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Attorney General Jeff Sessions Blasts Sanctuary Cities Using Misinterpreted Graph

— July 25, 2017

U.S. Attorney General Jeff Sessions escalated his rhetoric against sanctuary cities last week, making remarks and citing studies in attempt to argue that policies protective of illegal immigrants encourage crime.

Even before assuming his present posting, Sessions was an active critic of so-called ‘sanctuary city’ policies.

Sanctuary cities, including the likes of New York, Chicago, and San Francisco, actively discourage law enforcement officials form inquiring about the immigration status of individuals they encounter in the line of duty. While proponents of the practice say that allowing illegal immigrants to report crimes without having to fear deportation makes for safer communities, its critics propose the opposite.

“Some jurisdictions in this country refuse to cooperate with the federal government when it comes to immigration authorities to turn over illegal aliens who commit crimes, even MS-13 members,” said Sessions on Friday. “These policies are often called sanctuary policies, but they are giving sanctuary not to law-abiding citizens of our communities, they are providing sanctuary to criminals.”

According to Politico, Sessions’ statements Friday marked the first time the former congressman used his position as attorney general to take a hard stance on sanctuary cities.

“It saddens me to say one of these jurisdictions is Philadelphia,” said Sessions, targeting Pennsylvania’s largest city with pro-immigration policies in effect. “This is especially sad for the residents of Philadelphia who have been victimized as a result of these policies.”

Continuing on, Sessions claimed that sanctuary cities are unpopular with Philadelphia police officers and politicians alike.

“Local police I know are totally supportive and want to work together on so many of these issues and I know you want to help. The problem are [sic] the policies that tie your hands and that makes all citizens, especially the police on the streets, less safe,” he said. “I urge the City of Philadelphia and every sanctuary city to reconsider the harm they are doing to their residents.”

While Sessions may only have urged, the Trump Administration has outright threatened self-designated sanctuary cities with cuts to federal healthcare grants and infrastructure aid.

Despite the fear-mongering and references to political support, Philadelphia Mayor Jim Kenney questioned Session’ sense.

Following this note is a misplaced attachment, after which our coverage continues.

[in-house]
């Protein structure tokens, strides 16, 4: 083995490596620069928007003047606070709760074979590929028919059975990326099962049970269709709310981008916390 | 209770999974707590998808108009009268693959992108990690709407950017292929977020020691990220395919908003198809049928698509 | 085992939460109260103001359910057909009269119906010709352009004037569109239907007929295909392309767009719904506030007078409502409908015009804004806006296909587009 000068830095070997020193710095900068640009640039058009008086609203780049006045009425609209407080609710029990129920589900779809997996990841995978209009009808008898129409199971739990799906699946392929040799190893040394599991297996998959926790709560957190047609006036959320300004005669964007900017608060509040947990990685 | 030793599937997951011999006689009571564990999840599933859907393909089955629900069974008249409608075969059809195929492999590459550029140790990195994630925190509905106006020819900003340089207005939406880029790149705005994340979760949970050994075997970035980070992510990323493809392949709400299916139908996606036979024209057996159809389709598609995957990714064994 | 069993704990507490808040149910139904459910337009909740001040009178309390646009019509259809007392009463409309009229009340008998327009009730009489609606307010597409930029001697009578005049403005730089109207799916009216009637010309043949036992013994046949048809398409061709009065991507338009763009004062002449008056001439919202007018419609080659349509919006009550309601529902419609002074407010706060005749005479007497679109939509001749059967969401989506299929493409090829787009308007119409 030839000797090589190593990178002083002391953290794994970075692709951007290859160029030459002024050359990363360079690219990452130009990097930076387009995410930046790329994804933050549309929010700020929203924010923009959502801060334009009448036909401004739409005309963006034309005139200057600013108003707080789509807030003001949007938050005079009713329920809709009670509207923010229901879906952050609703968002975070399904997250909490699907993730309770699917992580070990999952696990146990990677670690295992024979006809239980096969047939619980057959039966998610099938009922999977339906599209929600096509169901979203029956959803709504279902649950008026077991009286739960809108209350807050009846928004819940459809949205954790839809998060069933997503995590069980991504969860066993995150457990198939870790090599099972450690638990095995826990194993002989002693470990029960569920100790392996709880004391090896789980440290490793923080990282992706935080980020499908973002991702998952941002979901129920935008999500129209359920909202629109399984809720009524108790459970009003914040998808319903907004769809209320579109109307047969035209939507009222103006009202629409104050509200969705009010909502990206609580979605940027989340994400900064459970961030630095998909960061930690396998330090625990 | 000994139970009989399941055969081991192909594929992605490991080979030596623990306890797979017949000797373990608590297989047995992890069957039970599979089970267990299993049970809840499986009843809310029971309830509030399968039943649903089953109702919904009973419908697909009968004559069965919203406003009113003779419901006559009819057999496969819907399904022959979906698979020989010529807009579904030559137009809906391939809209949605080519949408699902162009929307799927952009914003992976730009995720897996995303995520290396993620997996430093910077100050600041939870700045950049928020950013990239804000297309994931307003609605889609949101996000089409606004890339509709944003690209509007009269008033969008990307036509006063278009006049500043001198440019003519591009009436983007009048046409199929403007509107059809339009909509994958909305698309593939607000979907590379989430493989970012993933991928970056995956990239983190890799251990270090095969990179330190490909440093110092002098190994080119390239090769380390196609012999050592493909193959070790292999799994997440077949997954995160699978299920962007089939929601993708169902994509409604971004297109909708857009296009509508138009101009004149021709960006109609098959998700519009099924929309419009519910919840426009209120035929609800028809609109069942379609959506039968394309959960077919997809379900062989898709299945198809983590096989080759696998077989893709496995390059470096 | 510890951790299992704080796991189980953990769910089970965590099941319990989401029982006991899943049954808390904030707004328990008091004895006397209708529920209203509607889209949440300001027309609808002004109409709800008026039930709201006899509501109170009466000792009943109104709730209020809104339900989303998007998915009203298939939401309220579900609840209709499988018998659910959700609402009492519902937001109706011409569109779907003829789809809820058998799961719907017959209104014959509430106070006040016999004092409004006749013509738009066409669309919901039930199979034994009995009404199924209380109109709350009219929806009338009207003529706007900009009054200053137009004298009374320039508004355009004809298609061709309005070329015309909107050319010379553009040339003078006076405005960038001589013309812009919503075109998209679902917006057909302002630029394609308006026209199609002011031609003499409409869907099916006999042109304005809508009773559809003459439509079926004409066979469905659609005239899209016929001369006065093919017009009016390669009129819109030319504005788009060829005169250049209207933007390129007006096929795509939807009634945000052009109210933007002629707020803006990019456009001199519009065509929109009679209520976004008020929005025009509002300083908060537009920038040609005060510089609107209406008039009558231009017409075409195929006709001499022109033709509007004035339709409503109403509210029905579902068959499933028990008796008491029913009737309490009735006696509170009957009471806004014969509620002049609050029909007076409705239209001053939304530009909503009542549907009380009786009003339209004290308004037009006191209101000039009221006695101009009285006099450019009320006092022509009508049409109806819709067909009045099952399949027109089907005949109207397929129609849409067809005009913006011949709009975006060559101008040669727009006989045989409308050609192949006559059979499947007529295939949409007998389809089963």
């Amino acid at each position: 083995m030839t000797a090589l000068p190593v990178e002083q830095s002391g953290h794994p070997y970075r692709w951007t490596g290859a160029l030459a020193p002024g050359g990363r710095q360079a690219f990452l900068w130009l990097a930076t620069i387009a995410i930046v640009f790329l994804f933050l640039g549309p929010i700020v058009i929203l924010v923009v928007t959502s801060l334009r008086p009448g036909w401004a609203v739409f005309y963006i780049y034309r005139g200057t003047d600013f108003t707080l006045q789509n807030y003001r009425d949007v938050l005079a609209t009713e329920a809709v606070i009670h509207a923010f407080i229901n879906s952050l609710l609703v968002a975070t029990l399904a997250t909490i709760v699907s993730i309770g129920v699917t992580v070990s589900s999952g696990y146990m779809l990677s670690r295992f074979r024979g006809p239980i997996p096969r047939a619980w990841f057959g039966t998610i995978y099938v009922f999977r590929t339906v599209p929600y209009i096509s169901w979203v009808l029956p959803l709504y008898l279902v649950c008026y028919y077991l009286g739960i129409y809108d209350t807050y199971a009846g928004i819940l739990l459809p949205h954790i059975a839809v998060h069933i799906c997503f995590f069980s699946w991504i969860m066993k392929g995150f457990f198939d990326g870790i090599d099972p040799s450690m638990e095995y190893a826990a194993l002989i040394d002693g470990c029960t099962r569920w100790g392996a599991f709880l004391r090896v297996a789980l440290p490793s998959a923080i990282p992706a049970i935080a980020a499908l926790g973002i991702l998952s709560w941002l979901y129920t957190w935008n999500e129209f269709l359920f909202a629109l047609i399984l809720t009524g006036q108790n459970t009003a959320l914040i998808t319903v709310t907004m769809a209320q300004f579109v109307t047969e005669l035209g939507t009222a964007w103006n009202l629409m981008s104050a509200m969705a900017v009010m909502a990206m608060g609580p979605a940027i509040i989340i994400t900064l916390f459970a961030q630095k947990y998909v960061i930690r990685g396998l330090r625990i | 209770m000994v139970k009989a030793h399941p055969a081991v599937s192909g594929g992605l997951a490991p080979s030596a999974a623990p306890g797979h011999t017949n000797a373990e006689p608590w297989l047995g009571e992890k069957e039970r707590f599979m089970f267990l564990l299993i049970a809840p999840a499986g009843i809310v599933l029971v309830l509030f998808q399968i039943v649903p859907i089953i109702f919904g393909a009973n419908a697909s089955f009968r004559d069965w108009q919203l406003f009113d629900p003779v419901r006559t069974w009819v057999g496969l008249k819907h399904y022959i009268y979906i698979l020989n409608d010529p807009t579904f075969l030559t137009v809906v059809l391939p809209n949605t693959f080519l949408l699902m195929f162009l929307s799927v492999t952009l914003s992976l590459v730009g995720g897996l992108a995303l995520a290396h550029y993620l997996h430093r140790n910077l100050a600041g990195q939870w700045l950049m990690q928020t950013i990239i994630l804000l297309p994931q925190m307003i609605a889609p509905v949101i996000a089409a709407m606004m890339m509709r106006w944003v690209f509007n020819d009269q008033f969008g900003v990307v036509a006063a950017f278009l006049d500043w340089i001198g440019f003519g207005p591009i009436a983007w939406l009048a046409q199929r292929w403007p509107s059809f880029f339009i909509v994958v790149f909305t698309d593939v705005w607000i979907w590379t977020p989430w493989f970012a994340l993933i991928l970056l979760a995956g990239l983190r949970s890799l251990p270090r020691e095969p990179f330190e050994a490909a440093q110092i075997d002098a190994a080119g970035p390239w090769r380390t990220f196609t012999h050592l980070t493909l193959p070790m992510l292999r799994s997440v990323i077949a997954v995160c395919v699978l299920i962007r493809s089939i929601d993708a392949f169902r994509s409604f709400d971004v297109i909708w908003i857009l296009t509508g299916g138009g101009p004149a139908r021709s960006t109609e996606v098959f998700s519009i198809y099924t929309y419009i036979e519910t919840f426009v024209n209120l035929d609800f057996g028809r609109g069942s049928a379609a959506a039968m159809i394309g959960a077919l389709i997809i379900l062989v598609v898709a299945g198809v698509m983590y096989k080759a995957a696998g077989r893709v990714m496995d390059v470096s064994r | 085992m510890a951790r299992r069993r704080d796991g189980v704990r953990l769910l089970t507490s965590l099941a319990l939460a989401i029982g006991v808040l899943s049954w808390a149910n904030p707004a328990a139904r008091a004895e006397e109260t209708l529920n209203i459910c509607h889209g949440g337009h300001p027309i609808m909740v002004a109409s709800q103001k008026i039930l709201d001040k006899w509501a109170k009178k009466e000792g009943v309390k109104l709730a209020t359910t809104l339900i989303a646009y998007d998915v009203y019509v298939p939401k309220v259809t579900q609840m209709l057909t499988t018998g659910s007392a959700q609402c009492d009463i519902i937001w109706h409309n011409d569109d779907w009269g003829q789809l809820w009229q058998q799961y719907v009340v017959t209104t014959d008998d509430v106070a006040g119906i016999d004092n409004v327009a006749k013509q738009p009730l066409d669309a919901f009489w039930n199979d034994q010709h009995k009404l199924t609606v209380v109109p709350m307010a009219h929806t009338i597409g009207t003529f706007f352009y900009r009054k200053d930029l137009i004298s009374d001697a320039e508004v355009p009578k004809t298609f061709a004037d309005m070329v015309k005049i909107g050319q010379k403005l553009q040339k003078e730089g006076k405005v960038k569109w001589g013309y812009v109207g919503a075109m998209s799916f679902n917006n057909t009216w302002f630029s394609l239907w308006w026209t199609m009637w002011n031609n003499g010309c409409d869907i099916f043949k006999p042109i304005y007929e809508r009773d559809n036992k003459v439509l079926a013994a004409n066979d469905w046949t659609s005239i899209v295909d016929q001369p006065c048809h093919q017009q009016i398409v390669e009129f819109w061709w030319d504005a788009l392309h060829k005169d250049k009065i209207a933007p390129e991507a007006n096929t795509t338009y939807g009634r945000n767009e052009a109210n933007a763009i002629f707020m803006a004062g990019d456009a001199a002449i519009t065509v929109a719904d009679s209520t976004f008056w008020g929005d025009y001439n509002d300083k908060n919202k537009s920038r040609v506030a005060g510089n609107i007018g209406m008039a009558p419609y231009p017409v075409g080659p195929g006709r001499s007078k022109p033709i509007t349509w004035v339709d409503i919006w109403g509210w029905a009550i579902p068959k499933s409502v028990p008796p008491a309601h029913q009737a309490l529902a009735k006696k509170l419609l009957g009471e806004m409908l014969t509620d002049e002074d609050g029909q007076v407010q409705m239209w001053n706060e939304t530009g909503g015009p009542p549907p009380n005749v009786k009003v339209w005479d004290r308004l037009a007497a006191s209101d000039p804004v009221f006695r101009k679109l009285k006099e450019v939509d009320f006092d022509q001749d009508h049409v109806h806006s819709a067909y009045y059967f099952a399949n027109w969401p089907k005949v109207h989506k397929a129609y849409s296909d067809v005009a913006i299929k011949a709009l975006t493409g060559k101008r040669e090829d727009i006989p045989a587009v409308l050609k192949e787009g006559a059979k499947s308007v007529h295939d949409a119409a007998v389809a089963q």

“The very same year that I reinstated Philadelphia’s so-called sanctuary policy, the city experienced its lowest crime rate in 40 years. The Trump administration is threatening to reverse that progress. If victims and witnesses of crimes don’t report those crimes to the police because they fear deportation, that allows the real bad guys to stay on the streets,” Kenney said.

“Blaming an entire group of people for our country’s problems and violating their right to due process isn’t constitutional and it isn’t American. Philadelphia treats immigrants as we would any other resident under our criminal justice system,” he said.

Some of Sessions earlier comments fell on the ears of researchers, whose studies he cited when posited a link between crime and sanctuary policies.

Sessions referred to the above graph as ‘evidence’ that violent crime is higher in sanctuary cities versus their counterparts. However, the researchers who compiled the study containing the graph said the Attorney General missed the mark – the intersections of the red and blue data lines indicate a “relationship … which is not statistically significant.” Graph courtesy of ‘The Politics of Refuge: Sanctuary Cities, Crime, and Undocumented Immigration” (2016) via

“When cities like Philadelphia, Boston, or San Francisco advertise that they have these policies, criminals take notice,” said the Attorney General in Las Vegas. “According to a recent study from the University of California – Riverside, cities with these policies have more violent crime on average than those that don’t.”

However, the authors of the Riverside report Sessions was citing said the federal prosecutor misinterpreted their results.

“We find no statistical discernible difference in violent crime rate, rape, or property crimes across the cities. Our findings provide evidence that sanctuary policies have no effect on crime rates, despite narratives to the contrary,” read the study’s conclusion.

Sessions had, per a Politifact analysis, drawn his data from a single graph he’d taken out of context.

His comments come after months of harsh anti-immigration, led primarily by President Donald Trump.

The commander-in-chief has continuously bemoaned the hypothetical ill-effects of sanctuary cities since his candidacy in 2016, frequently inviting individuals who had been victimized by illegal immigrants to speak at his campaign rallies.

Trump recently elaborated on a plan to outfit a proposed ‘border wall’ lined with ‘beautiful’ solar panels to keep unauthorized immigrants from Latin America out of the United States.


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